Mayor Robert Weitzner, Port Washington, NY
Mayor John Bruno, Ravena, NY
Mayor Daniel Dwyer, Rensselaer, NY
Mayor Kevin Neary, Richmondville, NY
Mayor Thomas Richards, Rochester, NY
Mayor John Durkin, Roslyn, NY
Mayor Jeffrey Schwartzberg, Roslyn Estates, NY
Mayor Grant Rohrmoser, Sandy Creek, NY
Mayor Clyde Rabideau, Saranac Lake, NY
Mayor Scott Johnson, Saratoga Springs, NY
Mayor Gregge Harrian, Savona, NY
Mayor Gary McCarthy, Schenectady, NY
Mayor John Patterson, Sherman, NY
Mayor Ken Wray, Sleepy Hollow, NY
Mayor Karen Strickland, South Dayton, NY
Mayor Geoffrey Prime, South Floral Park, NY
Mayor Mark Epley, Southampton, NY
Mayor Letty Rudes, Speculator, NY
Mayor Joyce Lobene, Spencerport, NY
Mayor Dagan LaCorte, Suffern, NY
Mayor Edward Stewart, Sylvan Beach, NY
Mayor Stephanie Miner, Syracuse, NY
Mayor Drew Fixell, Tarrytown, NY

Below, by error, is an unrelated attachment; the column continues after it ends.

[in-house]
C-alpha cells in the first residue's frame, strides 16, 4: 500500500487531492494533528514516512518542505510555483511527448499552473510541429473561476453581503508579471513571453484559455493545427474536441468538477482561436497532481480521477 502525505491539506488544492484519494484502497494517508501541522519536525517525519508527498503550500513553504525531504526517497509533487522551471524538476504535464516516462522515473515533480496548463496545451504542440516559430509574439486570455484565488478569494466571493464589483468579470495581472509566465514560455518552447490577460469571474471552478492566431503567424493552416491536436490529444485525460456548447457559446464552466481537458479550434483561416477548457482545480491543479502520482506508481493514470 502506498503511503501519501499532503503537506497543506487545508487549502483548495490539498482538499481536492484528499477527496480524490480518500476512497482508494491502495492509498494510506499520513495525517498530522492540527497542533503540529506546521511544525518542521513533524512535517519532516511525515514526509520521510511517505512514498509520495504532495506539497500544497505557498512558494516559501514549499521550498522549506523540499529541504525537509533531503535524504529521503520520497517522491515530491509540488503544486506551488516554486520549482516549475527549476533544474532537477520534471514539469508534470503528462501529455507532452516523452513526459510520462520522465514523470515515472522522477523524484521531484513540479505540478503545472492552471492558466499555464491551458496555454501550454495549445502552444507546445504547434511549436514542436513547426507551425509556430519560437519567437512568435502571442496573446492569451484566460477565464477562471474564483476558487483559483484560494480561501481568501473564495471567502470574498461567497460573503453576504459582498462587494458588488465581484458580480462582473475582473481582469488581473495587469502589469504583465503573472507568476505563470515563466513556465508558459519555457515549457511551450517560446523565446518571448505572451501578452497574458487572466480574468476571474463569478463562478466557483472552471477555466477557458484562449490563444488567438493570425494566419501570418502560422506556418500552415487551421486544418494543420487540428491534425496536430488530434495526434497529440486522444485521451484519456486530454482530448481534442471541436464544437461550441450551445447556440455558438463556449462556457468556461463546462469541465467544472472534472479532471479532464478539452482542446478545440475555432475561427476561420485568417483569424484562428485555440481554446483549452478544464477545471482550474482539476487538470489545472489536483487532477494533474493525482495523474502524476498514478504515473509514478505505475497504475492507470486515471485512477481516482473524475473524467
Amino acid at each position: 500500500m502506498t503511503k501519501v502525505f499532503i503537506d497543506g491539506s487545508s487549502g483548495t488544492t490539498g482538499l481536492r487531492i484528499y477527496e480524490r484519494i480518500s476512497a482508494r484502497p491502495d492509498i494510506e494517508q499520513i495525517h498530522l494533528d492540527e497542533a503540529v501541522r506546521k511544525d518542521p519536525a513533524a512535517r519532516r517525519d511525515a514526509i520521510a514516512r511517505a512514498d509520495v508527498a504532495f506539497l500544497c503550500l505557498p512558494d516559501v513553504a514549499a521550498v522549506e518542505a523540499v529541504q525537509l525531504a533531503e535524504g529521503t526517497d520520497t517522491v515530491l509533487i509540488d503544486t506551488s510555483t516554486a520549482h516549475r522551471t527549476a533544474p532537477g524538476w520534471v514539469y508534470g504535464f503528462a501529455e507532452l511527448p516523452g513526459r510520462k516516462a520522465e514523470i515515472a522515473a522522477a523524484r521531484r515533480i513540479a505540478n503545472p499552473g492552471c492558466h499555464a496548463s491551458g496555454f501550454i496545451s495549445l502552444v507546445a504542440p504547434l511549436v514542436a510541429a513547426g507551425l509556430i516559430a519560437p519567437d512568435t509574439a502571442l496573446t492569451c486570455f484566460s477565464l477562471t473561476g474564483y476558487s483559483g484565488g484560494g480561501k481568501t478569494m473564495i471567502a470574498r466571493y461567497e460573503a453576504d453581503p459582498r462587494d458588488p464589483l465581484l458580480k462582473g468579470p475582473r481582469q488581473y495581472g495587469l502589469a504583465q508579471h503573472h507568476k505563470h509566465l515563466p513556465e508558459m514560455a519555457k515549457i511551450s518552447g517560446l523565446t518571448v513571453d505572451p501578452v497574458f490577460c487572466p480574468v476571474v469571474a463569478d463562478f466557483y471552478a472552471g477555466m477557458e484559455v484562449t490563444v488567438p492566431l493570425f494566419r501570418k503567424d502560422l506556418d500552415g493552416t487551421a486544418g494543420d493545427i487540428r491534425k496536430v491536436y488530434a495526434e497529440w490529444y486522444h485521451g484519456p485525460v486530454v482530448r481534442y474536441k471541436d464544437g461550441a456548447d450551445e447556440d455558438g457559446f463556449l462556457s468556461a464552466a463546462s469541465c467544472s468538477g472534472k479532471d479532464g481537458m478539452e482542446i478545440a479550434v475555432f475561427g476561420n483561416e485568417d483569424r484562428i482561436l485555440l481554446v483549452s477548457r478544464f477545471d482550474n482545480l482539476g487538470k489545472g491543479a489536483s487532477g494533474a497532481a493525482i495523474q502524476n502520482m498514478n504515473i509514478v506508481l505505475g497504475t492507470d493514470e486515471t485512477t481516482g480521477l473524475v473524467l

Mayor Ronald Pilozzi, Tonawanda, NY
Mayor Louis Rosamilia, Troy, NY
Mayor A. Martin Petrovic, Trumansburg, NY
Mayor Beth Greenwood, Tully, NY
Mayor Michael Esmay, Upper Nyack, NY
Mayor Theodore Young, Waterloo, NY
Mayor Michael Manning, Watervliet, NY
Mayor Brian McCoy, Wayland, NY
Mayor David Goldsmith, Wesley Hills, NY
Mayor Scott Burto, West Carthage, NY
Mayor John Ramundo, West Haverstraw, NY
A-18
Mayor Thomas Roach, White Plains, NY
Mayor Mike Spano, Yonkers, NY
Mayor Anthony Leone, Yorkville, NY
Mayor Dan Pillow, Addyston, OH
Mayor Donald Plusquellic, Akron, OH
Mayor Bernard Baronowski, Andover, OH
Mayor Deborah Sutherland, Bay Village, OH
Mayor Daniel Pocek, Bedford, OH
Mayor Fletcher Berger, Bedford Heights, OH
Mayor Ben Kessler, Bexley, OH
Mayor Samuel Alai, Broadview Heights, OH
Mayor David Seagraves, Brookville, OH
Mayor William Healy, Canton, OH
Mayor Tammy Drobina, Carroll, OH
Mayor Diana Stockmaster, Centerburg, OH